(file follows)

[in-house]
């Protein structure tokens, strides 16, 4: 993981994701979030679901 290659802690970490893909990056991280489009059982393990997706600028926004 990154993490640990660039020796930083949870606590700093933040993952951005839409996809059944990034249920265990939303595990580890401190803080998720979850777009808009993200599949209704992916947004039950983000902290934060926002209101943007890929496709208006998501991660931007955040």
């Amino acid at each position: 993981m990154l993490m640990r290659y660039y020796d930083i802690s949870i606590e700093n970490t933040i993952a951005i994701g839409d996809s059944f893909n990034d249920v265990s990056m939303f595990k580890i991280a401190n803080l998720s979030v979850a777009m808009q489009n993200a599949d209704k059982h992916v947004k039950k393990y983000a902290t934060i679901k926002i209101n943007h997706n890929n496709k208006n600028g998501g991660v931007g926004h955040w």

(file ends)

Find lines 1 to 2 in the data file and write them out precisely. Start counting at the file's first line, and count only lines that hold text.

[in-house]
């Protein structure tokens, strides 16, 4: 993981994701979030679901 290659802690970490893909990056991280489009059982393990997706600028926004 990154993490640990660039020796930083949870606590700093933040993952951005839409996809059944990034249920265990939303595990580890401190803080998720979850777009808009993200599949209704992916947004039950983000902290934060926002209101943007890929496709208006998501991660931007955040």